Imagine a typeface that unites all the world’s languages. A publisher could print a book in Arabic, Cherokee, Egyptian Hieroglyphics and more—all without swapping out fonts.
That’s what Google is attempting to accomplish with Google Noto, a free font family that currently supports 96 languages, and aspires to support them all. Noto stands for “no tofu,” where tofu are what font professionals call those empty white boxes that appear when a character isn’t supported in a typeface.
Started in 2012, the Noto font family now spans 100,000 characters. This month, Google partnered with Adobe to release a new collection of fonts—Simplified Chinese, Traditional Chinese, Japanese, and Korean—which can be used separately or bundled together in one file so a writer can switch between languages without switching to another font.
This isn’t the first time a technology organization has made an effort to universalize the world’s fonts. In 1987, the Unicode Consortium began developing a way to make computer type compliant with global languages. The result was the Unicode Standard, a system of character codes designed to eventually represent every character in every language on Earth.
Unicode Standard wasn’t really adopted by Web browsers until 2008, and still isn’t a complete solution for capturing all the nuances of global languages in a culturally sensitive way. It was designed with character universality in mind, not particular languages. So the playing field is still ripe for a new global typeface. Whether Google is the right team to take the field, however, is debatable.
Pakistani-American writer Ali Eteraz told NPR that he isn’t sure a massive software company like Google is the right steward for the project: “I tend to go back and forth. Is it sort of a benign—possibly even helpful—universalism that Google is bringing to the table? Or is it something like technological imperialism?”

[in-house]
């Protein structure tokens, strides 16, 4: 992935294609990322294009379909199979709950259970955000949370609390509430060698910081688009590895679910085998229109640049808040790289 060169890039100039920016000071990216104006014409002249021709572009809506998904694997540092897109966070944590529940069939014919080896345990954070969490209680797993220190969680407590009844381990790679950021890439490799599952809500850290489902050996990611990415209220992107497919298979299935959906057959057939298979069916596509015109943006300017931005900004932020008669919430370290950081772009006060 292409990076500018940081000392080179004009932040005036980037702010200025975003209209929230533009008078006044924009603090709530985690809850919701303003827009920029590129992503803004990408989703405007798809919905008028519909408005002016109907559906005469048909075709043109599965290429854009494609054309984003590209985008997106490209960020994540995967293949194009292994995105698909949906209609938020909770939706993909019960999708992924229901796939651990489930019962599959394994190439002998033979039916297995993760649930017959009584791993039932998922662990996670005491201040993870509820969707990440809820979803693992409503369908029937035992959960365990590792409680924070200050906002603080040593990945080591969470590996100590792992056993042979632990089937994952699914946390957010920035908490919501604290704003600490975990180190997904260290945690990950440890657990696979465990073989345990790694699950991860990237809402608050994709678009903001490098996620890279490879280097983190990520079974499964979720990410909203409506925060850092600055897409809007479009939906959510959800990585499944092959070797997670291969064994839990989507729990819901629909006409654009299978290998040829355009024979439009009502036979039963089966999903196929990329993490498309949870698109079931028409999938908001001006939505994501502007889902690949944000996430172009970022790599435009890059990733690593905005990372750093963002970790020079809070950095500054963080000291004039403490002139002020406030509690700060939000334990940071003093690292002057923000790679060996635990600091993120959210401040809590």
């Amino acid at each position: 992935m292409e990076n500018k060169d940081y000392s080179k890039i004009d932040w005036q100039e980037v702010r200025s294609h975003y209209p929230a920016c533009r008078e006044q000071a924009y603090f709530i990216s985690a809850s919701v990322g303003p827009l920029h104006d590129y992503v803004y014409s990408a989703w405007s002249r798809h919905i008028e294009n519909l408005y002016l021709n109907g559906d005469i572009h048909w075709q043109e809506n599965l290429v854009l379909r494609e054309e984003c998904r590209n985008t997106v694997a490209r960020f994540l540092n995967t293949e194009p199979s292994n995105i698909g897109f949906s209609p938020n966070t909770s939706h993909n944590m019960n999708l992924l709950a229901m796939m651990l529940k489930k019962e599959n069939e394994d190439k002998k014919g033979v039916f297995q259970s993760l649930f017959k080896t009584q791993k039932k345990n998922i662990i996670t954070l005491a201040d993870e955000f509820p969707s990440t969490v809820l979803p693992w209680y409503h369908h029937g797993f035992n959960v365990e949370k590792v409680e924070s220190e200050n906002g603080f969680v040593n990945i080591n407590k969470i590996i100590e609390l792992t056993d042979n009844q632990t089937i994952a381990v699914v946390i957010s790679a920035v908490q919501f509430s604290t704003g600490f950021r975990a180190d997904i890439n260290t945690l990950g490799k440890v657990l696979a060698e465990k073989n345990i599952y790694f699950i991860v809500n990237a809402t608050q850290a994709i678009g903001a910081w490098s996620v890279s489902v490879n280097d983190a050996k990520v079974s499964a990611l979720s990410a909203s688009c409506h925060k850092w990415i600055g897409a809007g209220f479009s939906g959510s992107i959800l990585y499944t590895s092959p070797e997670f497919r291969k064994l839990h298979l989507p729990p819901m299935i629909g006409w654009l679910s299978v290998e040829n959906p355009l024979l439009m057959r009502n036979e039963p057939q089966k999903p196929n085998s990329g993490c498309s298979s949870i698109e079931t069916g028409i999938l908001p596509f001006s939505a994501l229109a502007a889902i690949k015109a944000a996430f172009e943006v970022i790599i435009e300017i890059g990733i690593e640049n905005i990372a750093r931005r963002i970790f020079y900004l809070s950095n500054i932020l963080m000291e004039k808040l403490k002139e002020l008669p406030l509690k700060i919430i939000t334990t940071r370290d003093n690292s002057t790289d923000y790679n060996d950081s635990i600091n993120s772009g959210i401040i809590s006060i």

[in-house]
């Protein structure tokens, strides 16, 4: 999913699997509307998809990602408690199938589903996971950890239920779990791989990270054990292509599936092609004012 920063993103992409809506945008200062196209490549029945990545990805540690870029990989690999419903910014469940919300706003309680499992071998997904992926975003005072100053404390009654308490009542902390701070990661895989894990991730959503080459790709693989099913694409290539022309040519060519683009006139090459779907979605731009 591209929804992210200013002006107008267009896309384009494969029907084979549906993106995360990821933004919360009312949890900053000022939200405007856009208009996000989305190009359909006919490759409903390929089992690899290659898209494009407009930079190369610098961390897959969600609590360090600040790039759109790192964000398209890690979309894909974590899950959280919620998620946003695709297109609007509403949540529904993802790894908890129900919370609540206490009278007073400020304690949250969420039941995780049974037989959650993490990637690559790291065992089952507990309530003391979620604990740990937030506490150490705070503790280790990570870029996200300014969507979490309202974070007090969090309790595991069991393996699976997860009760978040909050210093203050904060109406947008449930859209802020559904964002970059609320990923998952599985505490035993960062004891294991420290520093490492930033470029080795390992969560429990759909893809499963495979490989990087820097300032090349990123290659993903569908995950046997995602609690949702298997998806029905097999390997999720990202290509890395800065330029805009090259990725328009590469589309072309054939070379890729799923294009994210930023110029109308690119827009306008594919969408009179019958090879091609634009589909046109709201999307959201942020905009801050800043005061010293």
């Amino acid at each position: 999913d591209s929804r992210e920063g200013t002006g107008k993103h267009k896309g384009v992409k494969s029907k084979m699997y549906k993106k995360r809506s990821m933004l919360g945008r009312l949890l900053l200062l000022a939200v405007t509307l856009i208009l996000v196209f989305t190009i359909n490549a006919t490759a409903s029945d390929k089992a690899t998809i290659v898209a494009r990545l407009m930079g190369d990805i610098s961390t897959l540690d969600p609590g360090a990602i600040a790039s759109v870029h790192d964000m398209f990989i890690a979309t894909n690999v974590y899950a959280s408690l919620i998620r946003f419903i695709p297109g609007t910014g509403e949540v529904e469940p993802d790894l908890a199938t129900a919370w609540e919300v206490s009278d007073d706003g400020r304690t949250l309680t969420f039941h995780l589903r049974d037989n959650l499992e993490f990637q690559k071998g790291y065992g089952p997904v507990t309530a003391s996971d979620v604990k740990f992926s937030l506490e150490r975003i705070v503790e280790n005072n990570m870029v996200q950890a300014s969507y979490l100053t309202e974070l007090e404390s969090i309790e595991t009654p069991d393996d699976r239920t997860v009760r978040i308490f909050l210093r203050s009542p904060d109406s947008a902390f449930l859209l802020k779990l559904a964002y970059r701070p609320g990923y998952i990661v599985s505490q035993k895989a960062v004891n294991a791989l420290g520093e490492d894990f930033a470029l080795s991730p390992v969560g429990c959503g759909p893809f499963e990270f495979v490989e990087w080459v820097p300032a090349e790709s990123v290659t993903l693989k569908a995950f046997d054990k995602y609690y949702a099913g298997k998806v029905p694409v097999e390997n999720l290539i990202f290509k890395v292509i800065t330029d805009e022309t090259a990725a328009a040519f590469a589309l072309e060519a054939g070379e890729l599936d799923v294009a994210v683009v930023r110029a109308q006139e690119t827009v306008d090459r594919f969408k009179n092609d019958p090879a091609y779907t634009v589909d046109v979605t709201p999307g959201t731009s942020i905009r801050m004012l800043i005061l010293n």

In other words, when Google is the only entity making decisions, critics fear that the actual language speakers left out of the process are the ones who suffer. Critics already have found issues with Noto’s handling of Urdu, which they say incorrectly adopts Arabic characters.
Google has already taken on an enormous effort, but one way it could attempt to improve cultural sensitivity toward global languages would be to support languages that even Unicode has overlooked. NPR used the example of Nastaʿlīq Urdu, a type of calligraphic script used in famous Urdu poetry. Right now, the only way to share it online is through image files.
Google Noto has already made strides toward not only supporting common modern languages, but minority and historical ones too. While supporting such languages will require extensive research and development, it’s the only way to truly achieve Noto’s ultimate goal of “visual harmonization across languages.”
Photo courtesy of NASA